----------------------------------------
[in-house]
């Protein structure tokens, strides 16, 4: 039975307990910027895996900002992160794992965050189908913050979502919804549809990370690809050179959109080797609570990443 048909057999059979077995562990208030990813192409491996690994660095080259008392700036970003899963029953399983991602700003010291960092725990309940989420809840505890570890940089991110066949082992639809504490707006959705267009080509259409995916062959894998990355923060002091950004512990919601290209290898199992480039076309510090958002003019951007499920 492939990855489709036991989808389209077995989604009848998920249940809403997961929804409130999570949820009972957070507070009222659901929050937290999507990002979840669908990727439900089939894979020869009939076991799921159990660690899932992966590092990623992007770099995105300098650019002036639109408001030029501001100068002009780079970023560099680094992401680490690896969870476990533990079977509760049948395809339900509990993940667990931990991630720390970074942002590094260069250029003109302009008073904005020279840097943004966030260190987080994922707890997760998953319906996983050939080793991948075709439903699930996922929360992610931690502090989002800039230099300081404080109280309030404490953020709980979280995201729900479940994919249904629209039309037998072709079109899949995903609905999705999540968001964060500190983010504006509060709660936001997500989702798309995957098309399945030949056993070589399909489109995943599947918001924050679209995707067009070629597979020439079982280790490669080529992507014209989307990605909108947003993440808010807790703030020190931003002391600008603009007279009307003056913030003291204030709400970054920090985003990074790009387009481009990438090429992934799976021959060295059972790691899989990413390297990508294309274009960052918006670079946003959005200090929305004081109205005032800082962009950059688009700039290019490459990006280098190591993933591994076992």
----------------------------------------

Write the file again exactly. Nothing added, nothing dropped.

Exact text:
[in-house]
């Protein structure tokens, strides 16, 4: 039975307990910027895996900002992160794992965050189908913050979502919804549809990370690809050179959109080797609570990443 048909057999059979077995562990208030990813192409491996690994660095080259008392700036970003899963029953399983991602700003010291960092725990309940989420809840505890570890940089991110066949082992639809504490707006959705267009080509259409995916062959894998990355923060002091950004512990919601290209290898199992480039076309510090958002003019951007499920 492939990855489709036991989808389209077995989604009848998920249940809403997961929804409130999570949820009972957070507070009222659901929050937290999507990002979840669908990727439900089939894979020869009939076991799921159990660690899932992966590092990623992007770099995105300098650019002036639109408001030029501001100068002009780079970023560099680094992401680490690896969870476990533990079977509760049948395809339900509990993940667990931990991630720390970074942002590094260069250029003109302009008073904005020279840097943004966030260190987080994922707890997760998953319906996983050939080793991948075709439903699930996922929360992610931690502090989002800039230099300081404080109280309030404490953020709980979280995201729900479940994919249904629209039309037998072709079109899949995903609905999705999540968001964060500190983010504006509060709660936001997500989702798309995957098309399945030949056993070589399909489109995943599947918001924050679209995707067009070629597979020439079982280790490669080529992507014209989307990605909108947003993440808010807790703030020190931003002391600008603009007279009307003056913030003291204030709400970054920090985003990074790009387009481009990438090429992934799976021959060295059972790691899989990413390297990508294309274009960052918006670079946003959005200090929305004081109205005032800082962009950059688009700039290019490459990006280098190591993933591994076992």